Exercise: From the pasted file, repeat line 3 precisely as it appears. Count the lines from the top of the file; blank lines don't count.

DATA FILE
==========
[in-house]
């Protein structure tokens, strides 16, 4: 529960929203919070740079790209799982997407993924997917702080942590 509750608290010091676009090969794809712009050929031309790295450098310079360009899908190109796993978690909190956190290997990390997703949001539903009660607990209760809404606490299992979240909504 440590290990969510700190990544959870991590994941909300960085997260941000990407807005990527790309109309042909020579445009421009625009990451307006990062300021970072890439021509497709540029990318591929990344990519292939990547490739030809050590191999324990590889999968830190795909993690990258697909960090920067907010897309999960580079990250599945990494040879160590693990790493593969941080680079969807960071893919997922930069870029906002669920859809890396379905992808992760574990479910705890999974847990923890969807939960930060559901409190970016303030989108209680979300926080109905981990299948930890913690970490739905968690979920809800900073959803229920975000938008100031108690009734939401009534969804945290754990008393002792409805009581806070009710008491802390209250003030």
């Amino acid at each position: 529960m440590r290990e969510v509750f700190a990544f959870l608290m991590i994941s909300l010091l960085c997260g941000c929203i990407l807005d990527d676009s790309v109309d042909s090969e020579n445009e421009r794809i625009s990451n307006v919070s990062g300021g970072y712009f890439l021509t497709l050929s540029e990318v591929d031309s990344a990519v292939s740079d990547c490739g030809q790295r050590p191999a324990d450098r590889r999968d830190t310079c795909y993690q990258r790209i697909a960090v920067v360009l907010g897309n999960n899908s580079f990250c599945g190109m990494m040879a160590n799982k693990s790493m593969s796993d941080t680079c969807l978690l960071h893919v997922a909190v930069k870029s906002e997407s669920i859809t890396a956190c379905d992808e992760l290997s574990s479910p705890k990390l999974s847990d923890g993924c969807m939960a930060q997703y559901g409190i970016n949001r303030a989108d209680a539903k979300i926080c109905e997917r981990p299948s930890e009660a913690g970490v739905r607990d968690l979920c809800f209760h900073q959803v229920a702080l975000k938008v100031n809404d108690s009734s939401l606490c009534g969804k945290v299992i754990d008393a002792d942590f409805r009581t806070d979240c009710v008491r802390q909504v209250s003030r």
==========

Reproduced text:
């Amino acid at each position: 529960m440590r290990e969510v509750f700190a990544f959870l608290m991590i994941s909300l010091l960085c997260g941000c929203i990407l807005d990527d676009s790309v109309d042909s090969e020579n445009e421009r794809i625009s990451n307006v919070s990062g300021g970072y712009f890439l021509t497709l050929s540029e990318v591929d031309s990344a990519v292939s740079d990547c490739g030809q790295r050590p191999a324990d450098r590889r999968d830190t310079c795909y993690q990258r790209i697909a960090v920067v360009l907010g897309n999960n899908s580079f990250c599945g190109m990494m040879a160590n799982k693990s790493m593969s796993d941080t680079c969807l978690l960071h893919v997922a909190v930069k870029s906002e997407s669920i859809t890396a956190c379905d992808e992760l290997s574990s479910p705890k990390l999974s847990d923890g993924c969807m939960a930060q997703y559901g409190i970016n949001r303030a989108d209680a539903k979300i926080c109905e997917r981990p299948s930890e009660a913690g970490v739905r607990d968690l979920c809800f209760h900073q959803v229920a702080l975000k938008v100031n809404d108690s009734s939401l606490c009534g969804k945290v299992i754990d008393a002792d942590f409805r009581t806070d979240c009710v008491r802390q909504v209250s003030r």